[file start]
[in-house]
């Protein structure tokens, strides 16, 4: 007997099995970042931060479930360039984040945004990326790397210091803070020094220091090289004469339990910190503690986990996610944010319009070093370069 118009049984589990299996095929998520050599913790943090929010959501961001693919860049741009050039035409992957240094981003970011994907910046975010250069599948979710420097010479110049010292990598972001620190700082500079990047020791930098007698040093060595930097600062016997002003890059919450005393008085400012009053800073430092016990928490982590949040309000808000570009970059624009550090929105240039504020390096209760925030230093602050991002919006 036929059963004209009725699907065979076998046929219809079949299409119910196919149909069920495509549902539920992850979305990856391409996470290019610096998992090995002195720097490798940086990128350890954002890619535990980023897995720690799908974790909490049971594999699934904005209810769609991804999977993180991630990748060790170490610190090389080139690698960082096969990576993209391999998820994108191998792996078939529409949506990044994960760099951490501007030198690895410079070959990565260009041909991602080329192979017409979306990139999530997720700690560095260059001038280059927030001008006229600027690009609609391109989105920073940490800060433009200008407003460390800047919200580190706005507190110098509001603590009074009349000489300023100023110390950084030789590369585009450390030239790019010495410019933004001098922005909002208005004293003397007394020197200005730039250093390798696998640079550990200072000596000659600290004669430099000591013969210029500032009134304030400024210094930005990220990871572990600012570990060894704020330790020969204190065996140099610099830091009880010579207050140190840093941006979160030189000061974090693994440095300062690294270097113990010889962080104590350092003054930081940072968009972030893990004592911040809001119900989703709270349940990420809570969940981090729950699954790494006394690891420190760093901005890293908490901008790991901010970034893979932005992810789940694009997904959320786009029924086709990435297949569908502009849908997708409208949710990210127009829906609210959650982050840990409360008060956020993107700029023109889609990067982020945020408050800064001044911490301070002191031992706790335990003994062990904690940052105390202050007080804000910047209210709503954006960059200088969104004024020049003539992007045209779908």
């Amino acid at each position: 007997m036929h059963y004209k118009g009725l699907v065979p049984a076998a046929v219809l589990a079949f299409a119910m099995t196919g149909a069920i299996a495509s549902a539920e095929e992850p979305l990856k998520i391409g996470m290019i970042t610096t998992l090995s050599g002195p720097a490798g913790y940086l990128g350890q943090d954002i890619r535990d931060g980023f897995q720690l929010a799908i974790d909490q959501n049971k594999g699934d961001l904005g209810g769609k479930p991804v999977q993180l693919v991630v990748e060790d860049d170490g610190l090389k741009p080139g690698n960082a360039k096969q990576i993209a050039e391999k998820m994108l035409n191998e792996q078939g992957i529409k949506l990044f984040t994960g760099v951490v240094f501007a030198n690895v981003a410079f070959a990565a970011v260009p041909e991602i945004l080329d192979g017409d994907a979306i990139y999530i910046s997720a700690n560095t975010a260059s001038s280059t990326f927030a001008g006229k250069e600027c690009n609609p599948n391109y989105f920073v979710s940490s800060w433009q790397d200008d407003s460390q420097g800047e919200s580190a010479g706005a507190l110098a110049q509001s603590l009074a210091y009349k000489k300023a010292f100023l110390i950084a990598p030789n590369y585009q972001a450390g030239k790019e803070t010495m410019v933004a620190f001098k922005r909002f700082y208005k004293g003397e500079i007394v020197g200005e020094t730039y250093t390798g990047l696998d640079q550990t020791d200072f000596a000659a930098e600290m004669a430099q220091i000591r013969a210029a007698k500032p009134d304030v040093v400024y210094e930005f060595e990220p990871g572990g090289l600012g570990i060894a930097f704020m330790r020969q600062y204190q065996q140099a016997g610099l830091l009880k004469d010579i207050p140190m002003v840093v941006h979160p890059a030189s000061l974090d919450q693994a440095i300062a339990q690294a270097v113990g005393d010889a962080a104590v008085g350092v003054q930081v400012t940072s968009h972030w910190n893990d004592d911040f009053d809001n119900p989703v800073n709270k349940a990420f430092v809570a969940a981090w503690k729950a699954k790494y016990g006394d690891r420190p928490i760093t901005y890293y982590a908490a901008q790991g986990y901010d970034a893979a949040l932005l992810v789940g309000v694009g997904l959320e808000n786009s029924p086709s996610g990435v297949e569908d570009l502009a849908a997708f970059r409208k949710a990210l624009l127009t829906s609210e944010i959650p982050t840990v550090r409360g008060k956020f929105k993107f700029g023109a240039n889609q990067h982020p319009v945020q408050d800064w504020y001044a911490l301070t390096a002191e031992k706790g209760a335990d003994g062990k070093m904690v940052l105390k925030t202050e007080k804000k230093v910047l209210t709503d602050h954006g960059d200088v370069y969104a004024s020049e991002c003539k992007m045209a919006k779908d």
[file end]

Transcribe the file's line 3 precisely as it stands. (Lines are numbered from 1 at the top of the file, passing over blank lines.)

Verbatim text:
């Amino acid at each position: 007997m036929h059963y004209k118009g009725l699907v065979p049984a076998a046929v219809l589990a079949f299409a119910m099995t196919g149909a069920i299996a495509s549902a539920e095929e992850p979305l990856k998520i391409g996470m290019i970042t610096t998992l090995s050599g002195p720097a490798g913790y940086l990128g350890q943090d954002i890619r535990d931060g980023f897995q720690l929010a799908i974790d909490q959501n049971k594999g699934d961001l904005g209810g769609k479930p991804v999977q993180l693919v991630v990748e060790d860049d170490g610190l090389k741009p080139g690698n960082a360039k096969q990576i993209a050039e391999k998820m994108l035409n191998e792996q078939g992957i529409k949506l990044f984040t994960g760099v951490v240094f501007a030198n690895v981003a410079f070959a990565a970011v260009p041909e991602i945004l080329d192979g017409d994907a979306i990139y999530i910046s997720a700690n560095t975010a260059s001038s280059t990326f927030a001008g006229k250069e600027c690009n609609p599948n391109y989105f920073v979710s940490s800060w433009q790397d200008d407003s460390q420097g800047e919200s580190a010479g706005a507190l110098a110049q509001s603590l009074a210091y009349k000489k300023a010292f100023l110390i950084a990598p030789n590369y585009q972001a450390g030239k790019e803070t010495m410019v933004a620190f001098k922005r909002f700082y208005k004293g003397e500079i007394v020197g200005e020094t730039y250093t390798g990047l696998d640079q550990t020791d200072f000596a000659a930098e600290m004669a430099q220091i000591r013969a210029a007698k500032p009134d304030v040093v400024y210094e930005f060595e990220p990871g572990g090289l600012g570990i060894a930097f704020m330790r020969q600062y204190q065996q140099a016997g610099l830091l009880k004469d010579i207050p140190m002003v840093v941006h979160p890059a030189s000061l974090d919450q693994a440095i300062a339990q690294a270097v113990g005393d010889a962080a104590v008085g350092v003054q930081v400012t940072s968009h972030w910190n893990d004592d911040f009053d809001n119900p989703v800073n709270k349940a990420f430092v809570a969940a981090w503690k729950a699954k790494y016990g006394d690891r420190p928490i760093t901005y890293y982590a908490a901008q790991g986990y901010d970034a893979a949040l932005l992810v789940g309000v694009g997904l959320e808000n786009s029924p086709s996610g990435v297949e569908d570009l502009a849908a997708f970059r409208k949710a990210l624009l127009t829906s609210e944010i959650p982050t840990v550090r409360g008060k956020f929105k993107f700029g023109a240039n889609q990067h982020p319009v945020q408050d800064w504020y001044a911490l301070t390096a002191e031992k706790g209760a335990d003994g062990k070093m904690v940052l105390k925030t202050e007080k804000k230093v910047l209210t709503d602050h954006g960059d200088v370069y969104a004024s020049e991002c003539k992007m045209a919006k779908d």